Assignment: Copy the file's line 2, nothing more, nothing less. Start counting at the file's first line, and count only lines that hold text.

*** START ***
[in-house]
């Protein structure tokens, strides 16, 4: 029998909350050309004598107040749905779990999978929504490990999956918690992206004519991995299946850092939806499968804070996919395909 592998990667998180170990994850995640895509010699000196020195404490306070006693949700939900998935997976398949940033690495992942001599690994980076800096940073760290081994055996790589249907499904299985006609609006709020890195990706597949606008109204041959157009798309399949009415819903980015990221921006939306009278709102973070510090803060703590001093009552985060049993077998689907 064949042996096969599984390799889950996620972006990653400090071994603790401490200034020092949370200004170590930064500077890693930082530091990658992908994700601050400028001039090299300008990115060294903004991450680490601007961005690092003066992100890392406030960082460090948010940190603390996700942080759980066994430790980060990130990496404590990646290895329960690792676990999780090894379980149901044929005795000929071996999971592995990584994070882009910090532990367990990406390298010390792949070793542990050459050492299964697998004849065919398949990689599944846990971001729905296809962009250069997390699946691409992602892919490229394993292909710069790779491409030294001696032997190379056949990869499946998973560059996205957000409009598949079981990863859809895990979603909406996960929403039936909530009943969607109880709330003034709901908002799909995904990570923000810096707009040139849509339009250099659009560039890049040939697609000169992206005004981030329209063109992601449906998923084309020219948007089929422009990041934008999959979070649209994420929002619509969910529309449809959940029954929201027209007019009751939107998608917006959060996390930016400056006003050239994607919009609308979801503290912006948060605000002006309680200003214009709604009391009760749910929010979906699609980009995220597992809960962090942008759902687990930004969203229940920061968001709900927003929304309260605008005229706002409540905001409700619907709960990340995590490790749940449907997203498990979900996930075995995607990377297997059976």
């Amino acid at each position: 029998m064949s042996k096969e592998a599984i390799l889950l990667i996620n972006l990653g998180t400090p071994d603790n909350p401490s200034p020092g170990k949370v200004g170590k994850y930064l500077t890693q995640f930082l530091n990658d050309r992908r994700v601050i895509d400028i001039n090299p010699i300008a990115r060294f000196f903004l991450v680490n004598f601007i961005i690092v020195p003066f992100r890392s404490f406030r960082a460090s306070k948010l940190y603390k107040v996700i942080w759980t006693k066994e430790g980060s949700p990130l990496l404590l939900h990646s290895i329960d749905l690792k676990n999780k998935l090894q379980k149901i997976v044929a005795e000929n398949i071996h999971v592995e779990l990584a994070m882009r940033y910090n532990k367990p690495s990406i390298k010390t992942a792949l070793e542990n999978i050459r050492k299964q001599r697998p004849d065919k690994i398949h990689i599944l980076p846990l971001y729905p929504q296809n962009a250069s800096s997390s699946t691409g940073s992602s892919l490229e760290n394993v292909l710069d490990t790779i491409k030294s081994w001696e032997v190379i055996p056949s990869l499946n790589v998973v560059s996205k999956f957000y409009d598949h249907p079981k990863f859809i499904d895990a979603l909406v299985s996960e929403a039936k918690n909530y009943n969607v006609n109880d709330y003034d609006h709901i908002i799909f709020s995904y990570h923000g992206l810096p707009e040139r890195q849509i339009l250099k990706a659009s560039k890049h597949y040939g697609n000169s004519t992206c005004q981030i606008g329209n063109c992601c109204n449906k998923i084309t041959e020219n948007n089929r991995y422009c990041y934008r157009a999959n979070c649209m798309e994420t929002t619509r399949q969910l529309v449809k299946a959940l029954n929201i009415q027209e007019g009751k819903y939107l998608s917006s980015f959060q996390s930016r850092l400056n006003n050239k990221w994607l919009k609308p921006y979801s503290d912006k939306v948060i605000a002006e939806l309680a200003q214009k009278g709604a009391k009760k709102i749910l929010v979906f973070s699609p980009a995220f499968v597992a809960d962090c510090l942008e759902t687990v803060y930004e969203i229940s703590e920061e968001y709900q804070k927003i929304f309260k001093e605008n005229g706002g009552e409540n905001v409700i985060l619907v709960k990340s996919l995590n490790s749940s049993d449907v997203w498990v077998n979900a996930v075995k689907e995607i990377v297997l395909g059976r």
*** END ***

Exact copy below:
């Protein structure tokens, strides 16, 4: 029998909350050309004598107040749905779990999978929504490990999956918690992206004519991995299946850092939806499968804070996919395909 592998990667998180170990994850995640895509010699000196020195404490306070006693949700939900998935997976398949940033690495992942001599690994980076800096940073760290081994055996790589249907499904299985006609609006709020890195990706597949606008109204041959157009798309399949009415819903980015990221921006939306009278709102973070510090803060703590001093009552985060049993077998689907 064949042996096969599984390799889950996620972006990653400090071994603790401490200034020092949370200004170590930064500077890693930082530091990658992908994700601050400028001039090299300008990115060294903004991450680490601007961005690092003066992100890392406030960082460090948010940190603390996700942080759980066994430790980060990130990496404590990646290895329960690792676990999780090894379980149901044929005795000929071996999971592995990584994070882009910090532990367990990406390298010390792949070793542990050459050492299964697998004849065919398949990689599944846990971001729905296809962009250069997390699946691409992602892919490229394993292909710069790779491409030294001696032997190379056949990869499946998973560059996205957000409009598949079981990863859809895990979603909406996960929403039936909530009943969607109880709330003034709901908002799909995904990570923000810096707009040139849509339009250099659009560039890049040939697609000169992206005004981030329209063109992601449906998923084309020219948007089929422009990041934008999959979070649209994420929002619509969910529309449809959940029954929201027209007019009751939107998608917006959060996390930016400056006003050239994607919009609308979801503290912006948060605000002006309680200003214009709604009391009760749910929010979906699609980009995220597992809960962090942008759902687990930004969203229940920061968001709900927003929304309260605008005229706002409540905001409700619907709960990340995590490790749940449907997203498990979900996930075995995607990377297997059976």